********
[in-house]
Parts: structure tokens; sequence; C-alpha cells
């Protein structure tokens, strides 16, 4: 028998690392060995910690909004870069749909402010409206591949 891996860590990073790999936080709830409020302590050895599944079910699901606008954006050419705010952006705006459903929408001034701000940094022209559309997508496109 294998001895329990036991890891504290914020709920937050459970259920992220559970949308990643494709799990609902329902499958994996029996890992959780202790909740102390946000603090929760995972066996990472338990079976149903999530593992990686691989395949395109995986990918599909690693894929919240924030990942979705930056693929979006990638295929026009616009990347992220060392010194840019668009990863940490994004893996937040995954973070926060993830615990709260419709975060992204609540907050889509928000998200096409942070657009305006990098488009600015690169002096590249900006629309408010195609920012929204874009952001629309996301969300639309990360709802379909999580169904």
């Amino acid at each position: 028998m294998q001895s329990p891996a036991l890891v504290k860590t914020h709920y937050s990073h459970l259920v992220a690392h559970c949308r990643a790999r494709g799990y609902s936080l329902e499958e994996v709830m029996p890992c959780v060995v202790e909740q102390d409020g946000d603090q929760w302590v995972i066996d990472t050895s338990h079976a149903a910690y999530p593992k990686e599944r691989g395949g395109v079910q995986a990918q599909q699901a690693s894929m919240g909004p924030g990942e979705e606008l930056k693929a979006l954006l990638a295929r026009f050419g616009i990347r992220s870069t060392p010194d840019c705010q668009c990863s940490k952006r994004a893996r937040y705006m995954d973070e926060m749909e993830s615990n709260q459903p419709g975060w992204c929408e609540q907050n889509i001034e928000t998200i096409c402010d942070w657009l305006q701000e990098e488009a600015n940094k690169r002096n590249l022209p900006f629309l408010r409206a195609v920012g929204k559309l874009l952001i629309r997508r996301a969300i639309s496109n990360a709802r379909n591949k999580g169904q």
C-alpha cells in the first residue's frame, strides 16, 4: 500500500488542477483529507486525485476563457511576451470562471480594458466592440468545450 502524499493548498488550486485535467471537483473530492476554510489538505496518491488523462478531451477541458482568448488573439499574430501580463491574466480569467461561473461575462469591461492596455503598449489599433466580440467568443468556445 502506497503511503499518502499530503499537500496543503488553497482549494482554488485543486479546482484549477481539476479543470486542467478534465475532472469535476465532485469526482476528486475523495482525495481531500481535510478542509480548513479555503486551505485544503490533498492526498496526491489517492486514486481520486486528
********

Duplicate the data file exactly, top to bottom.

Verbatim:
[in-house]
Parts: structure tokens; sequence; C-alpha cells
């Protein structure tokens, strides 16, 4: 028998690392060995910690909004870069749909402010409206591949 891996860590990073790999936080709830409020302590050895599944079910699901606008954006050419705010952006705006459903929408001034701000940094022209559309997508496109 294998001895329990036991890891504290914020709920937050459970259920992220559970949308990643494709799990609902329902499958994996029996890992959780202790909740102390946000603090929760995972066996990472338990079976149903999530593992990686691989395949395109995986990918599909690693894929919240924030990942979705930056693929979006990638295929026009616009990347992220060392010194840019668009990863940490994004893996937040995954973070926060993830615990709260419709975060992204609540907050889509928000998200096409942070657009305006990098488009600015690169002096590249900006629309408010195609920012929204874009952001629309996301969300639309990360709802379909999580169904």
């Amino acid at each position: 028998m294998q001895s329990p891996a036991l890891v504290k860590t914020h709920y937050s990073h459970l259920v992220a690392h559970c949308r990643a790999r494709g799990y609902s936080l329902e499958e994996v709830m029996p890992c959780v060995v202790e909740q102390d409020g946000d603090q929760w302590v995972i066996d990472t050895s338990h079976a149903a910690y999530p593992k990686e599944r691989g395949g395109v079910q995986a990918q599909q699901a690693s894929m919240g909004p924030g990942e979705e606008l930056k693929a979006l954006l990638a295929r026009f050419g616009i990347r992220s870069t060392p010194d840019c705010q668009c990863s940490k952006r994004a893996r937040y705006m995954d973070e926060m749909e993830s615990n709260q459903p419709g975060w992204c929408e609540q907050n889509i001034e928000t998200i096409c402010d942070w657009l305006q701000e990098e488009a600015n940094k690169r002096n590249l022209p900006f629309l408010r409206a195609v920012g929204k559309l874009l952001i629309r997508r996301a969300i639309s496109n990360a709802r379909n591949k999580g169904q």
C-alpha cells in the first residue's frame, strides 16, 4: 500500500488542477483529507486525485476563457511576451470562471480594458466592440468545450 502524499493548498488550486485535467471537483473530492476554510489538505496518491488523462478531451477541458482568448488573439499574430501580463491574466480569467461561473461575462469591461492596455503598449489599433466580440467568443468556445 502506497503511503499518502499530503499537500496543503488553497482549494482554488485543486479546482484549477481539476479543470486542467478534465475532472469535476465532485469526482476528486475523495482525495481531500481535510478542509480548513479555503486551505485544503490533498492526498496526491489517492486514486481520486486528